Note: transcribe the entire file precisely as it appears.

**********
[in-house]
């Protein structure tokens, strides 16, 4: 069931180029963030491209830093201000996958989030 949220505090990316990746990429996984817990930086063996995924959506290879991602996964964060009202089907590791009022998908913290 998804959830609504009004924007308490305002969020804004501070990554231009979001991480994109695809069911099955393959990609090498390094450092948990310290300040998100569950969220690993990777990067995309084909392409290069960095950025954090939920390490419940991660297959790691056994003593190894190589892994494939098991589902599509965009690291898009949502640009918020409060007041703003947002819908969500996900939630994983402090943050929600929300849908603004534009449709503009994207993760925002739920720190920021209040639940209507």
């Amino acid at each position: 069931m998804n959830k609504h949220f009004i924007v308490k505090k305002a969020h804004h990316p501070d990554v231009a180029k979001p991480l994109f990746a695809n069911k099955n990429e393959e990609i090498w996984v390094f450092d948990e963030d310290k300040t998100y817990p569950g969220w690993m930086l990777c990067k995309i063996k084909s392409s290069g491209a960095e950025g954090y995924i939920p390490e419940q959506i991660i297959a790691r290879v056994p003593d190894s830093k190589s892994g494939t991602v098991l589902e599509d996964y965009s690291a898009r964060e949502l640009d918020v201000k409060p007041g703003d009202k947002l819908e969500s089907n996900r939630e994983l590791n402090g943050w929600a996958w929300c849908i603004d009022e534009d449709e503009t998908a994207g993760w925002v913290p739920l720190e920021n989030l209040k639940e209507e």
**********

[in-house]
């Protein structure tokens, strides 16, 4: 069931180029963030491209830093201000996958989030 949220505090990316990746990429996984817990930086063996995924959506290879991602996964964060009202089907590791009022998908913290 998804959830609504009004924007308490305002969020804004501070990554231009979001991480994109695809069911099955393959990609090498390094450092948990310290300040998100569950969220690993990777990067995309084909392409290069960095950025954090939920390490419940991660297959790691056994003593190894190589892994494939098991589902599509965009690291898009949502640009918020409060007041703003947002819908969500996900939630994983402090943050929600929300849908603004534009449709503009994207993760925002739920720190920021209040639940209507």
């Amino acid at each position: 069931m998804n959830k609504h949220f009004i924007v308490k505090k305002a969020h804004h990316p501070d990554v231009a180029k979001p991480l994109f990746a695809n069911k099955n990429e393959e990609i090498w996984v390094f450092d948990e963030d310290k300040t998100y817990p569950g969220w690993m930086l990777c990067k995309i063996k084909s392409s290069g491209a960095e950025g954090y995924i939920p390490e419940q959506i991660i297959a790691r290879v056994p003593d190894s830093k190589s892994g494939t991602v098991l589902e599509d996964y965009s690291a898009r964060e949502l640009d918020v201000k409060p007041g703003d009202k947002l819908e969500s089907n996900r939630e994983l590791n402090g943050w929600a996958w929300c849908i603004d009022e534009d449709e503009t998908a994207g993760w925002v913290p739920l720190e920021n989030l209040k639940e209507e």